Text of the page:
[Grok-dev] Re: layers and skins

Martijn Faassen faassen at startifact.com
Fri Apr 20 07:35:40 EDT 2007

Philipp von Weitershausen wrote:
> Martijn Faassen wrote:
>> Even a Zope 3 developer won't be much misled if we use the word skin, 
>> I think, because I believe there are only a few Zope 3 developers with 
>> the detailed techno-historical information that you have. I certainly 
>> am somewhat fuzzy about the whole story in Zope 3 myself...
> Yeah, the Zope 3 story is fuzzy, no doubt, and I really want to make it 
> more straight-forward in Grok.
>> So, I'd still propose saying:
>> class MySkin(grok.Skin):
>>    grok.layer(IMyLayer)
>> registers IMyLayer as a skin. That is, IMyLayer can be accessed using 
>> a particular name in the URL.
> Ah, I get it. So if I had a bunch of layers that I'd like to combine to 
> a skin, I'd have to say:
>   class IMySkinLayer(IFirstLayer, ISecondLayer, IThirdLayer):
>       pass
>   class MySkin(grok.Skin):
>       grok.layer(IMySkinLayer)


> So the MySkin class with its grok.layer directive is just a marker to 
> actually register an already existing layer as a skin. Then how is this 
> better from
>   class IMySkinLayer(IFirstLayer, ISecondLayer, IThirdLayer):
>       pass
>   grok.register_skin(IMySkinLayer, 'myskin')
> ?

Because it is more consistent with the rest of grok. If we register an 
adapter as a view we don't just do something like 
grok.register_adapter() either. Granted there is a difference here as 
with adapters the class itself is registered, whereas here you register 
an external interface from your class. My argument is that the skin *not 
just* the layer but carries with it other information such as name, 
display name, presence in menu, heck, perhaps even permissions. I 
therefore think its own class makes sense.

We can use standard directives like grok.name. We don't rely on the name 
of the registered layer as the skin name - this concept is separated 
out. We will be able to apply future directives for display name and 
menu to skins just as we can to views. We can add methods to the skin 
that do post-processing in the future.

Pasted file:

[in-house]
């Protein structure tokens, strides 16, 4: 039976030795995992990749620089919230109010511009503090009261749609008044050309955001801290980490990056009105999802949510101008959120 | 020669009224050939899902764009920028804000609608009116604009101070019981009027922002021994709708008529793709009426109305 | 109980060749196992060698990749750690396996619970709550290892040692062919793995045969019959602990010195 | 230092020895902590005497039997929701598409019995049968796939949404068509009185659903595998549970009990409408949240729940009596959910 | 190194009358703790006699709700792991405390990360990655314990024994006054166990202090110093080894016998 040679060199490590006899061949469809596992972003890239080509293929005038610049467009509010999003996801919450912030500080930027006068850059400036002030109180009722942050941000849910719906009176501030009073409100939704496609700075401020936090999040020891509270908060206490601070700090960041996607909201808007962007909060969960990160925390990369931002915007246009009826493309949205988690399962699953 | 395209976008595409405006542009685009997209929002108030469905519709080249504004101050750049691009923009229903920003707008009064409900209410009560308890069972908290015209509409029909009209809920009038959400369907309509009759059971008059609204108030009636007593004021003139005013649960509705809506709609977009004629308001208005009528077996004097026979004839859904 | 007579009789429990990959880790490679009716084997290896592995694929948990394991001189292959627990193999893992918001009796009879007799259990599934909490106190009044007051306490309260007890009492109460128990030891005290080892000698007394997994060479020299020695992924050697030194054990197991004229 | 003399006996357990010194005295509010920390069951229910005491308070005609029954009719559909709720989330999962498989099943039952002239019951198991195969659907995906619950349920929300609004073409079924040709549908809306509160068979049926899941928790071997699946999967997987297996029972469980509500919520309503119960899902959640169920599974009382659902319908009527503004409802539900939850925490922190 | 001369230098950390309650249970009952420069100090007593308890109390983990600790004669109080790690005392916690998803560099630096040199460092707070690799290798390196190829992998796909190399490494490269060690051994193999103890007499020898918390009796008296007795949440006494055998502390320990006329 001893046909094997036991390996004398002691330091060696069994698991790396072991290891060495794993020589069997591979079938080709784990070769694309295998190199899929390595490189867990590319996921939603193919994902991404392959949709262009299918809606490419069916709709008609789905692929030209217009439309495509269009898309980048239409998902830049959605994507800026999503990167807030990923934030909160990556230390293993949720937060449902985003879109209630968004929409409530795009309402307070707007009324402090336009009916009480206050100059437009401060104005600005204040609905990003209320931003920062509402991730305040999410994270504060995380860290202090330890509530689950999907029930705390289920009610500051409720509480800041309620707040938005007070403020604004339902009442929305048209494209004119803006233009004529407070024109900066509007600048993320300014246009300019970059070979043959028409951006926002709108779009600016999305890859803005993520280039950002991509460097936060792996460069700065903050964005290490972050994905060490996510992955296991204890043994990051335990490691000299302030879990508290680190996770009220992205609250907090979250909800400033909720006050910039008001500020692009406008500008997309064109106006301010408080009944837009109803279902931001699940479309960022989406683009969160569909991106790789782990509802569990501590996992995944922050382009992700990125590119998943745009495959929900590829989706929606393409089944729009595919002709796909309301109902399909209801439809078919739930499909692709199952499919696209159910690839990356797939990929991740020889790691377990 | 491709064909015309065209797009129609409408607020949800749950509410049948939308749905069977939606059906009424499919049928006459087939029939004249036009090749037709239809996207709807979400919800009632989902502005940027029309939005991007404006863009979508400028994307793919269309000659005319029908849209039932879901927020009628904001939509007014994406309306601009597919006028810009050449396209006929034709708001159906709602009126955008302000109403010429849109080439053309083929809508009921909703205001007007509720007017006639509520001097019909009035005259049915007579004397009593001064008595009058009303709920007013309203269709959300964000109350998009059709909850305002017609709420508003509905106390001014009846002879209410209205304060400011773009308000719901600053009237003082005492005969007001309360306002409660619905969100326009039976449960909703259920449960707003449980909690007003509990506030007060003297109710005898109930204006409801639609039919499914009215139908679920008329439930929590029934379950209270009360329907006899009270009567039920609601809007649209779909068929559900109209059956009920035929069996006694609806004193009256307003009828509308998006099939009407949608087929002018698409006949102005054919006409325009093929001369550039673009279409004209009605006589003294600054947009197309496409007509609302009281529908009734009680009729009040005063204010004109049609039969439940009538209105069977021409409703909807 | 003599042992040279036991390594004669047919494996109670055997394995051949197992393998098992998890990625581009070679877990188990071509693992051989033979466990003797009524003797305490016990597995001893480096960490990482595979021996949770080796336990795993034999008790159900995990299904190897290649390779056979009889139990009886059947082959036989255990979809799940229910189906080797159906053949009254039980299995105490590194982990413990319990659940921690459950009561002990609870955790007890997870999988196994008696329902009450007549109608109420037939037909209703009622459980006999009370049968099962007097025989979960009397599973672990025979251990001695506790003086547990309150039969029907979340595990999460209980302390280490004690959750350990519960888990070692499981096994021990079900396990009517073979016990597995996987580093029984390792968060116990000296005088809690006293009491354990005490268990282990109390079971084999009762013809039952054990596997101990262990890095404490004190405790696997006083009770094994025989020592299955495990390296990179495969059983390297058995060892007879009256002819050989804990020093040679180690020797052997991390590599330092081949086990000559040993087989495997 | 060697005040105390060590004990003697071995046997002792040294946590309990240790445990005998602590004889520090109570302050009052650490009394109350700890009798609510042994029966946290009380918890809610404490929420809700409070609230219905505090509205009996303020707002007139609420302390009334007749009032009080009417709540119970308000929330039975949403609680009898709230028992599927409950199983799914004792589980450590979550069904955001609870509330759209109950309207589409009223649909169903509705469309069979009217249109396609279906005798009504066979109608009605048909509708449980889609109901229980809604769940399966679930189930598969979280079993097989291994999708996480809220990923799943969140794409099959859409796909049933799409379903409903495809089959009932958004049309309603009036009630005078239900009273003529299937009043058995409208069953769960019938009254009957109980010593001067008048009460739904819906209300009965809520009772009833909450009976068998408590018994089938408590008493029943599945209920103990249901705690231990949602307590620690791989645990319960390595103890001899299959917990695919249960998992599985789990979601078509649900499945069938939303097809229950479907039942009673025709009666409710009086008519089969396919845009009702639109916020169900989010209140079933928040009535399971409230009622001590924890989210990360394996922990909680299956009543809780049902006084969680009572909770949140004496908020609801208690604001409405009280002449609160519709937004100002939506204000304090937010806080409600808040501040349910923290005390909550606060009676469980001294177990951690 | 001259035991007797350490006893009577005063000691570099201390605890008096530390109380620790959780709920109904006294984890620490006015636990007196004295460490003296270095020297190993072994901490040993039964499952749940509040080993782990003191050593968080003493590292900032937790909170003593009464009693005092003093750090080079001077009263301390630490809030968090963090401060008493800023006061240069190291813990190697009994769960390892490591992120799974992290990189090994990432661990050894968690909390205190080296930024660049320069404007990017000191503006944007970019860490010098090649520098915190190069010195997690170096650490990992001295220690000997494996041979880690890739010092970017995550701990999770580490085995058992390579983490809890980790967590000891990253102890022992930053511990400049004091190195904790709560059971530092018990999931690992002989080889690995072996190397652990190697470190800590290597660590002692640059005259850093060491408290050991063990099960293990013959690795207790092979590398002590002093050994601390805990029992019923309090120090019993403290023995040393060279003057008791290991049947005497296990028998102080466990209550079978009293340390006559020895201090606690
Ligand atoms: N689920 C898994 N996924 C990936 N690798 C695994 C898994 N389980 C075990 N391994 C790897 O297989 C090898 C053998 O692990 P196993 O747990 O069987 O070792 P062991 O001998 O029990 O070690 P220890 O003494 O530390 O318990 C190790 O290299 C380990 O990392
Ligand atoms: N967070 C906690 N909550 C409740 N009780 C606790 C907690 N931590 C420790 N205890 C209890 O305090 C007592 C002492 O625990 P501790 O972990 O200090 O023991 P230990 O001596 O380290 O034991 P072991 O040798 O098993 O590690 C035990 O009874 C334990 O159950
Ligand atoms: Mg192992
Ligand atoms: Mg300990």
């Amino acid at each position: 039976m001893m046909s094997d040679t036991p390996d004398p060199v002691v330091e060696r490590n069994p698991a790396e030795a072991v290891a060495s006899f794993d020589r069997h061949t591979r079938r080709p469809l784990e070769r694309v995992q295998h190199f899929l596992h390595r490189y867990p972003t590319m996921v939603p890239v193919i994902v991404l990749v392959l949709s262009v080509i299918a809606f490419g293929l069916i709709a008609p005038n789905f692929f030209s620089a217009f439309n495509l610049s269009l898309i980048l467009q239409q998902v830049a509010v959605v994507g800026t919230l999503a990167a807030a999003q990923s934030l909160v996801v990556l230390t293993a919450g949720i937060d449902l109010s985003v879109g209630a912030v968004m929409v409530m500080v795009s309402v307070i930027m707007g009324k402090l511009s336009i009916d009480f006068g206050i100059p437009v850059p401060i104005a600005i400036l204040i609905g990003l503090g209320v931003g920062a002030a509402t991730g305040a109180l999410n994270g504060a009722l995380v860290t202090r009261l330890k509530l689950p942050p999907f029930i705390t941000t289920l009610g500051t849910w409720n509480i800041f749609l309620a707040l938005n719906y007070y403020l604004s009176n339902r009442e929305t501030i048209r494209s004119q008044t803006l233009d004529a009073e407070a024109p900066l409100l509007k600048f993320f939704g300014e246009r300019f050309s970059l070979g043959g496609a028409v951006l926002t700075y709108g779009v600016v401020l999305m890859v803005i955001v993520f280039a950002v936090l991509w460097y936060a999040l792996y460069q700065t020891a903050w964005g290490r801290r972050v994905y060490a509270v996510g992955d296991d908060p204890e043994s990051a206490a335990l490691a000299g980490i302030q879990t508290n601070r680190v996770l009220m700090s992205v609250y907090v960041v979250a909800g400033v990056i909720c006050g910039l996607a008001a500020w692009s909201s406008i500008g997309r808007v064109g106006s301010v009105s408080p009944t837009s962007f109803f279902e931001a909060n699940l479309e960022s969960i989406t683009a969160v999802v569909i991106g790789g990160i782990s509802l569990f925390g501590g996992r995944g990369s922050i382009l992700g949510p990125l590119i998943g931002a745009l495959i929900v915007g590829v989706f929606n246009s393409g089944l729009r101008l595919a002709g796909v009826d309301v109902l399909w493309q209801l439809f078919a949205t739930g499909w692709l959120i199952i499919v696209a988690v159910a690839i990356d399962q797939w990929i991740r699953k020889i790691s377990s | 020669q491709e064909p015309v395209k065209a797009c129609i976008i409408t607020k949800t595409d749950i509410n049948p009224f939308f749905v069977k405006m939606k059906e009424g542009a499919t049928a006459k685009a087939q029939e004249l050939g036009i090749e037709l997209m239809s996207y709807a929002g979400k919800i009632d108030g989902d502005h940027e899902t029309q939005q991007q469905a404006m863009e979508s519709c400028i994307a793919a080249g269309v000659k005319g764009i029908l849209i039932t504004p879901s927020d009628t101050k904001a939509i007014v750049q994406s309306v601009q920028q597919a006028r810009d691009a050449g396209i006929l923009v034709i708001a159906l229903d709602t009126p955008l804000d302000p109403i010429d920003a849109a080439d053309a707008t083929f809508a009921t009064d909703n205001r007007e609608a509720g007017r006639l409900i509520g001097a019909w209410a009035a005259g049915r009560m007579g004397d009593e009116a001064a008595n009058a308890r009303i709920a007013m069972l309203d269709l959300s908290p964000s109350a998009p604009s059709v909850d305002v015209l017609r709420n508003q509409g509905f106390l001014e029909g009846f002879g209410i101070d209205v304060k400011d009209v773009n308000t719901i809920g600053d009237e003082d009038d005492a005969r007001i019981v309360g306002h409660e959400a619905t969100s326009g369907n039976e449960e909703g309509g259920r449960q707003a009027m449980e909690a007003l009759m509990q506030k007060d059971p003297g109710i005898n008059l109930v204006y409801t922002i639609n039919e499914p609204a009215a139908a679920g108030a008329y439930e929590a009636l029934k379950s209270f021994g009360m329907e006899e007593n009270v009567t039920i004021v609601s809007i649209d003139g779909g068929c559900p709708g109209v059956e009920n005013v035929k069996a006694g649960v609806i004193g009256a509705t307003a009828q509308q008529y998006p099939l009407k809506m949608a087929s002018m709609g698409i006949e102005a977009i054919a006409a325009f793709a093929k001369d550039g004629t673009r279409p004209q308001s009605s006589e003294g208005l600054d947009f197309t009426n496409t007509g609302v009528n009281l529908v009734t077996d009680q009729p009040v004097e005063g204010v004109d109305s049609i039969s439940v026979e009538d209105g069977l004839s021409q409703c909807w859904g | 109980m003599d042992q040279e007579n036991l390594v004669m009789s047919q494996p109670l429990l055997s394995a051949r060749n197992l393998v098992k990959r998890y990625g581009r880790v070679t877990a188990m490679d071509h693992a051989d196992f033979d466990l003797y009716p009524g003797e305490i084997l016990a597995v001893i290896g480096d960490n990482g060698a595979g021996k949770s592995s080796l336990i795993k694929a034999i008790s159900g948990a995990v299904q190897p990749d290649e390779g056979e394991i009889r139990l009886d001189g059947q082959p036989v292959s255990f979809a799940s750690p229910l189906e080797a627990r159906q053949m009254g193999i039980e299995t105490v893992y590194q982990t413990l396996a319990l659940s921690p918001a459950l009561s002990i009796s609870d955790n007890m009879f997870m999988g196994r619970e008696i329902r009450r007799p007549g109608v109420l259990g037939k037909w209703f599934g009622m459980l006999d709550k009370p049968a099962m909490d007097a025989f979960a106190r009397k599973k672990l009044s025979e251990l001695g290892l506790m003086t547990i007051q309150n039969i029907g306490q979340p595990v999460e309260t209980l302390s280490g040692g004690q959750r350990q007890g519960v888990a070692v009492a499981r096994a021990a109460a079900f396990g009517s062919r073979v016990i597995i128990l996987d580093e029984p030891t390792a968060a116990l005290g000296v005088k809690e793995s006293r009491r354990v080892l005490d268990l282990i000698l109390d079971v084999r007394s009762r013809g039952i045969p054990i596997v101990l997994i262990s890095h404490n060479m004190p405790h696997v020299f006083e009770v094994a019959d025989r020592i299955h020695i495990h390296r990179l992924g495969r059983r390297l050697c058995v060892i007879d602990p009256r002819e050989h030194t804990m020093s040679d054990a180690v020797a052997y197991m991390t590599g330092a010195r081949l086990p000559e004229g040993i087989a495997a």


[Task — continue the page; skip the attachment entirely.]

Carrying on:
> Layers such as IDefaultBrowserLayer, zope.app.rotterdam.rotterdam, etc. 
> all extend IBrowserRequest because that's what they are marker 
> interfaces for, a browser request object.

Ah, I see. I hadn't realized they extend IBrowserRequest and had 
imagined them bare interfaces without any methods. I had imagined the 
request implemented IBrowserRequest and then got extended by directly 
providing layers on it as well.

>> Anyway, since this is too much of a lie whatever ILayer derives from, 
>> I propose we simply reuse grok.layer for saying what layer a skin 
>> uses. We say a skin is in a layer by using grok.layer. It's 
>> symmetrical with views.
> That sounds very confusing to me. We say a "skin is *in* a layer"? 
> Usually, skins are composed of multiple layers, so you could say that 
> multiple layers are in a skin, not the other way around.

You can have multiple skins for a single layer, I think? Not very common 
of course, but what will be common is a single layer showing up in 
multiple skins indirectly through layer inheritance.

> Using grok.layer doesn't seem very symmetrical at all to me.

>> The objection to that may be that skins in some ways don't feel 
>> symmetrical with views. Then again, there are so many parallels (name, 
>> layer, possible entry in a menu) that I think looking for symmetry 
>> between views and skins is in fact probably a *good* idea.
> I still don't see how skins and views are similar. They're almost 
> orthogonal to me. Sure, skins and views *might* happen to need/support 
> some similar data points for their registration. So, ok, we'll allow 
> those directives that make sense (grok.name and others, once we need 
> them) to work on both.

I'm not saying we should allow all directives on grok.Skin that we allow 
on grok.View. I'm just looking for similarities as a design strategy. 
Obviously there are differences. But thinking about how they are similar 
does give us ideas, like the reuse of grok.layer. Both have names in 
URLs. Both are about what the user sees.

grok.layer associates something with a layer. a view can be associated 
with a layer. a skin can also be associated with a layer. Typically you 
have way more views associated with a layer than skins of course, but 
the direction of association is the same. Since grok.layer can be used 
on module-level, sometimes you don't even have to mention the layer the 
skin is working for explicitly.



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